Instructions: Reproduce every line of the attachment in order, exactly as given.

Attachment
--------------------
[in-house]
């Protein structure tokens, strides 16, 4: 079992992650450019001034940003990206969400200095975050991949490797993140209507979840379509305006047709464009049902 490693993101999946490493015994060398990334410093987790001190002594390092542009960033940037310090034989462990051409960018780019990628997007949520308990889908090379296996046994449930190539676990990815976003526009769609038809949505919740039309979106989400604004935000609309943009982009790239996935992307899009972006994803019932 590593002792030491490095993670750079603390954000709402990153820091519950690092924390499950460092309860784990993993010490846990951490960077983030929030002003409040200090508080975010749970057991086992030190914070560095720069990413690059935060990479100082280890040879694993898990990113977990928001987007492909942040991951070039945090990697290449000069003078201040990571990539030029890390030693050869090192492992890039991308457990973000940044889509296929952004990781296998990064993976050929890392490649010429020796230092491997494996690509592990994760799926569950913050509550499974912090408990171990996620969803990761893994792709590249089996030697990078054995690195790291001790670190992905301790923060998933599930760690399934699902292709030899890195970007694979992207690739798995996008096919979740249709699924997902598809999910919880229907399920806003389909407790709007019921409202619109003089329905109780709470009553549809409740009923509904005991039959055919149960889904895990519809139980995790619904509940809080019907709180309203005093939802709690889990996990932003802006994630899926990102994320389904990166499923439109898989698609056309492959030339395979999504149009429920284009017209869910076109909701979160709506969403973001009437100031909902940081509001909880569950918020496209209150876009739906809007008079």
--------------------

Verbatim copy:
[in-house]
């Protein structure tokens, strides 16, 4: 079992992650450019001034940003990206969400200095975050991949490797993140209507979840379509305006047709464009049902 490693993101999946490493015994060398990334410093987790001190002594390092542009960033940037310090034989462990051409960018780019990628997007949520308990889908090379296996046994449930190539676990990815976003526009769609038809949505919740039309979106989400604004935000609309943009982009790239996935992307899009972006994803019932 590593002792030491490095993670750079603390954000709402990153820091519950690092924390499950460092309860784990993993010490846990951490960077983030929030002003409040200090508080975010749970057991086992030190914070560095720069990413690059935060990479100082280890040879694993898990990113977990928001987007492909942040991951070039945090990697290449000069003078201040990571990539030029890390030693050869090192492992890039991308457990973000940044889509296929952004990781296998990064993976050929890392490649010429020796230092491997494996690509592990994760799926569950913050509550499974912090408990171990996620969803990761893994792709590249089996030697990078054995690195790291001790670190992905301790923060998933599930760690399934699902292709030899890195970007694979992207690739798995996008096919979740249709699924997902598809999910919880229907399920806003389909407790709007019921409202619109003089329905109780709470009553549809409740009923509904005991039959055919149960889904895990519809139980995790619904509940809080019907709180309203005093939802709690889990996990932003802006994630899926990102994320389904990166499923439109898989698609056309492959030339395979999504149009429920284009017209869910076109909701979160709506969403973001009437100031909902940081509001909880569950918020496209209150876009739906809007008079």